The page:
|| Desk Report ||
Shamsi has brought his old passion to the cricket field. His extravagant celebrations after taking a wicket have attracted social media interest across the cricket-playing world.
Before he became a full-time cricketer, South African spin bowler Tabraiz Shamsi wanted to become a professional magician.
Now Shamsi has brought his old passion to the cricket field. His extravagant celebrations after taking a wicket have attracted social media interest across the cricket-playing world.
The left-arm wrist spinner's latest trick is to take a large red handkerchief out of his pocket and, with a flick of his wrist, turn it into a metre-long wand.
"I have always wanted to enjoy myself on the cricket field," Shamsi told AFP on Friday.
"There's a lot of pressure playing professional cricket and sometimes you forget why you started playing cricket in the first place.
"It's a bit of fun. Not everyone likes it but my intentions are all good. I want to get more kids to enjoy the game."
Playing for the Paarl Rocks in South Africa's Mzansi Super League Twenty20 competition, Shamsi is the competition's joint second-highest wicket-taker with 12 wickets in seven matches at an average of 18.00, conceding a relatively economical 7.20 runs an over.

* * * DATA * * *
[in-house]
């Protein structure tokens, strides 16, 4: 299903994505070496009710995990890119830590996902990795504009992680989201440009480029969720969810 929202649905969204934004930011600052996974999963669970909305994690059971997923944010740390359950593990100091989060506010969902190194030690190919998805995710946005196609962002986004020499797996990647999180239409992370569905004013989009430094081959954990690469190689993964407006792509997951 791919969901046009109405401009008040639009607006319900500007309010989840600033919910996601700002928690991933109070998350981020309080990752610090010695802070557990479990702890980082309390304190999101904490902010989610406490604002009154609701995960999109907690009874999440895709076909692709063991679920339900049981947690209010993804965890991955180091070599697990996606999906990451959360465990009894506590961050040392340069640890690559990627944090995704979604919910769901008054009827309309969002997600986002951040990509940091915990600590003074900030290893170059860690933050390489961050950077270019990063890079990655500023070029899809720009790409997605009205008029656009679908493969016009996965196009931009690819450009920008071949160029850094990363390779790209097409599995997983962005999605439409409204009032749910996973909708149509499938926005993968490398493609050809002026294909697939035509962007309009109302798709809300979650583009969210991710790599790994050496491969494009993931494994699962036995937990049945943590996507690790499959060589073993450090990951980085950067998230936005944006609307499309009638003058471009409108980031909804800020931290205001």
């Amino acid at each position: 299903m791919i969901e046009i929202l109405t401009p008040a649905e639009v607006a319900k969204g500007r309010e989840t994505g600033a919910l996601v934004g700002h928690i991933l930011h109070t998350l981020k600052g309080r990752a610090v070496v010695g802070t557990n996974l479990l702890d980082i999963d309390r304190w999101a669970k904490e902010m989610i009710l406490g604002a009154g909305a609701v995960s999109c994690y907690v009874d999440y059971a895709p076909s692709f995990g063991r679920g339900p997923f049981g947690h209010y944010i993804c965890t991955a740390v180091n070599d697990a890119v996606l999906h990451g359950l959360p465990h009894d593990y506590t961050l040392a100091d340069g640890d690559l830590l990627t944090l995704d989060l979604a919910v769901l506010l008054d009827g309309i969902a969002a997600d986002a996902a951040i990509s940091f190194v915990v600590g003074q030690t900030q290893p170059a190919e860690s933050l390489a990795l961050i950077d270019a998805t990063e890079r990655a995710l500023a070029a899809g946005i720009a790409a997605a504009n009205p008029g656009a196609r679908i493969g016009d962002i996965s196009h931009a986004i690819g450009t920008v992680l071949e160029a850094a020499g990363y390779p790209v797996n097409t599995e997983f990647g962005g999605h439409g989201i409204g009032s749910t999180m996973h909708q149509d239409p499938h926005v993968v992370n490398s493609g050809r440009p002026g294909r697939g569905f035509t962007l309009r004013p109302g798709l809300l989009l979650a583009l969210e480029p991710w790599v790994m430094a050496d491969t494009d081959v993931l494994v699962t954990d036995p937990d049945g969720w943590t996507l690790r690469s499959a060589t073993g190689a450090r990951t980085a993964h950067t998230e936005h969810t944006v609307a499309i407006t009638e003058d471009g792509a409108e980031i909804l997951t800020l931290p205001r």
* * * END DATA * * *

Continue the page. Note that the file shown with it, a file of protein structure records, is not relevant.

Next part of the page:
With one league match to go, the Rocks are well-placed to make the three-team play-offs.
"Before cricket became serious for me, at the age of about 15, I wanted to be a professional magician," said Shamsi, 29, who has played in two Tests, 17 one-day internationals and 16 T20 internationals for South Africa.
He first attracted attention for his celebrations with a dance move -– "some people called it the bus driver dance" -– which he unveiled while playing for Royal Challengers Bangalore in the Indian Premier League in 2016.
He then came up with a mock telephone call, taking off a shoe and pretending it was a mobile phone, while playing for St Kitts and Nevis Patriots in the Caribbean Premier League two years ago.
The trick with the wand is his latest and most elaborate move.
"It takes a lot of practice to get things right and I have to be aware of the television cameras so they don't see exactly what I do," he said.
There could be more to come.